Remember when people rented cars mainly for the purpose of vacation transportation? These days, things have changed. The car rental industry has grown by leaps and bounds; the most current estimates available (for 2004) put annual car rental revenue at a whopping $17.6 billion. Airport rentals have historically been the main revenue driver, but that segment has remained virtually flat over the past decade and a half; the industry's growth is due almost entirely to the explosion of the "home-city" rental market - renting from a neighborhood location - which has snowballed from $2.5 billion in 1991 to today's $9.5 billion. Auto Rental News, the industry's leading trade publication, estimates that for the first time in the history of the industry, home-city rental captured the lion's share of the market in 2004, with 54 percent of total revenue.
Those renting from neighborhood locations do so for a host of reasons. Some need an extra-large truck for that move across town. Some need a comfy hauler for a cross-country family road trip or a weekend of furniture shopping. And others crave a glamorous high-end cruiser for a fun-filled night out.
Whether you're an airport renter or a home-city renter, we've got a list of tips designed to help make your car-rental experience as pain-free as possible for your bank account.
- Surf the Net. As is the case with many purchases, you'll usually find the best rates on the Internet. Shop around. Buying online will afford you the luxury of seeing what rates look like on any vehicle your heart desires, without the inconvenience of having a salesperson breathing down your neck. Also, many companies offer special discounts to people who rent online. Rates will obviously vary from company to company, depending on vehicle availability, location and other factors. But rates aren't the only variable to consider. Consider hours of operation, for example; some companies may close earlier on weekends. Depending on your schedule, this might be a crucial issue for you.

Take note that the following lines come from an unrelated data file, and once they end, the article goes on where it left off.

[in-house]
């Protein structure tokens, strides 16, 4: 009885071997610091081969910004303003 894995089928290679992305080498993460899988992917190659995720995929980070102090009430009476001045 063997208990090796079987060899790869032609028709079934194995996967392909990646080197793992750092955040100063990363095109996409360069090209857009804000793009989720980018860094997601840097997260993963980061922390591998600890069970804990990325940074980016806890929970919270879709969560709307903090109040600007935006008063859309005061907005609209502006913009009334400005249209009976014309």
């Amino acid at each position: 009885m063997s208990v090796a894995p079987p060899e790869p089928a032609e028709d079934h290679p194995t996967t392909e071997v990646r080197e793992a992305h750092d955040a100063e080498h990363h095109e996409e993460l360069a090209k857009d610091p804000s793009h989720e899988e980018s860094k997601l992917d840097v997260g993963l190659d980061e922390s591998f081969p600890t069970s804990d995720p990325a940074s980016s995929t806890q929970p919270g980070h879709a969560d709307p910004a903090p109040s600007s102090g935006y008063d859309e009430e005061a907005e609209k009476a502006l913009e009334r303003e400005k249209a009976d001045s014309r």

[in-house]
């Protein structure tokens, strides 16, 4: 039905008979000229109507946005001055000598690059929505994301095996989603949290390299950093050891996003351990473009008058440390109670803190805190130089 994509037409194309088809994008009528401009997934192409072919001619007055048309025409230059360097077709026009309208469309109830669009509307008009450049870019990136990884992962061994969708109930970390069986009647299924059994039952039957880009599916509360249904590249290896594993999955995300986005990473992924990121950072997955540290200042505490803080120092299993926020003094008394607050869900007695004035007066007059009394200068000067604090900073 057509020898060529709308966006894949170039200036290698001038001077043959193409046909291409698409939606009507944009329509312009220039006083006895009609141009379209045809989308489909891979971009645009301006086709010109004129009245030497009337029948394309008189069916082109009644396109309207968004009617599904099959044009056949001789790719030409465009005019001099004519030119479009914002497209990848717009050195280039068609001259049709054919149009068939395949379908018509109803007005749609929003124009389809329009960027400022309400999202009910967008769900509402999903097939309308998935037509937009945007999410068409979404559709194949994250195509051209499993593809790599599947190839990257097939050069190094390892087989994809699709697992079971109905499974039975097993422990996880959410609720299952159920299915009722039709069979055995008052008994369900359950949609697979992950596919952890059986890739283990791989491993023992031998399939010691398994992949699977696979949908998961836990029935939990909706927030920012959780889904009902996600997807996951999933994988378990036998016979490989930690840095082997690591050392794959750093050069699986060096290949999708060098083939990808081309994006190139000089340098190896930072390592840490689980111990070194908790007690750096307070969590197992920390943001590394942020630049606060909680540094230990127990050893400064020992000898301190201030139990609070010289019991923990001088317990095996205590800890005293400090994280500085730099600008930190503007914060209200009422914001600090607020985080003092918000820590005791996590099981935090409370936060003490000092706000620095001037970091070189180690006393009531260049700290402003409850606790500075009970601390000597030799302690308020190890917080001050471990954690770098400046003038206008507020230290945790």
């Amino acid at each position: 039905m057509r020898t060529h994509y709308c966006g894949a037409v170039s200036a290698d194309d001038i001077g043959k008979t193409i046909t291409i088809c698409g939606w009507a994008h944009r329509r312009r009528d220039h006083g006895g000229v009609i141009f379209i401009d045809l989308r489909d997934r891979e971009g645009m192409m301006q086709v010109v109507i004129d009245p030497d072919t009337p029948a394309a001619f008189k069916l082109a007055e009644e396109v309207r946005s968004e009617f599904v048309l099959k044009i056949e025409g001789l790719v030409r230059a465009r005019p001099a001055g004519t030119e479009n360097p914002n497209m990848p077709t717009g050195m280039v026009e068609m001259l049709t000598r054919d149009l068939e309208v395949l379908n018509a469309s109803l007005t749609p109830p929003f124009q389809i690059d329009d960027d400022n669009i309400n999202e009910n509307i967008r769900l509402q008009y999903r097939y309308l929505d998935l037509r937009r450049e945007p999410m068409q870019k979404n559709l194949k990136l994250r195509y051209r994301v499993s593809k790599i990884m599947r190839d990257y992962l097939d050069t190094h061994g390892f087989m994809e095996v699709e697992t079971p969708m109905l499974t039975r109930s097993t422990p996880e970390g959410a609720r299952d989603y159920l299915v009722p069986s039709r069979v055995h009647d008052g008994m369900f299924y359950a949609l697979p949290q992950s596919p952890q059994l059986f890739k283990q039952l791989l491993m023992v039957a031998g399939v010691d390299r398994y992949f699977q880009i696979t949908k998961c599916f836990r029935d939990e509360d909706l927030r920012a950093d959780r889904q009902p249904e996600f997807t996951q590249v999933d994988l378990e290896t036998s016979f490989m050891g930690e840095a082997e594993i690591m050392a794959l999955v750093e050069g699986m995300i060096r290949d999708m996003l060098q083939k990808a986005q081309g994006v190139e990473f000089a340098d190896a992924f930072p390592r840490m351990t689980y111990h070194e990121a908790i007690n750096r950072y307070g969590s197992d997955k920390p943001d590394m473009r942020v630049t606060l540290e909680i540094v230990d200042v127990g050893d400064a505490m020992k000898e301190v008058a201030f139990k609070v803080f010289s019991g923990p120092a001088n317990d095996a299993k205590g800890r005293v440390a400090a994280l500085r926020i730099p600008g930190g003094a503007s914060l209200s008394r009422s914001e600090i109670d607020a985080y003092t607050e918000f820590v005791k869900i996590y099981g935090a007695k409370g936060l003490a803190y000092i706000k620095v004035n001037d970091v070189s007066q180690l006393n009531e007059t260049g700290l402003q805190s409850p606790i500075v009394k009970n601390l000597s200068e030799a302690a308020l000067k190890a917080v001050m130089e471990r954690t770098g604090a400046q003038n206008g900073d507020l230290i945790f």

- Go weekend. Rates are typically cheaper on weekends. At one company we surveyed, you could rent a subcompact on a weekday for $64.99. When we opted for a weekend rental, the figure plummeted to a far more reasonable $22.99. If you've got some flexibility with your rental arrangements, opt for weekend rental. Your pocketbook will be eternally grateful.
- Weekly does it. Weekend rates are great, but weekly rates are usually the best of all. At one company we surveyed, a subcompact went for a weekday rate of $56.99. That same car could be rented on a weekly basis for just $252.99, a savings of more than 30 percent if you used the vehicle for all seven days, and more than 10 percent if you returned it after five days. If you plan on using the vehicle for five days or more, choose the weekly rate.
- Think twice about insurance. When renting a car, you'll be offered a collision damage waiver (CDW) and a loss damage waiver (LDW). The first covers you in the event of a collision, while the second covers any loss to the rental company. Both kinds of coverage are a good idea, but not if they duplicate coverage already included in your own insurance policy. Most insurance policies offer liability coverage to protect you if you injure someone in an accident; some also cover rental-car damage via comprehensive and collision coverage. Check your policy or call your insurance agent to verify coverage before signing up for a vehicle. If you're renting the car with a credit card, your card provider may pay for vehicle damages associated with an accident. Check with your card company ahead of time to make sure.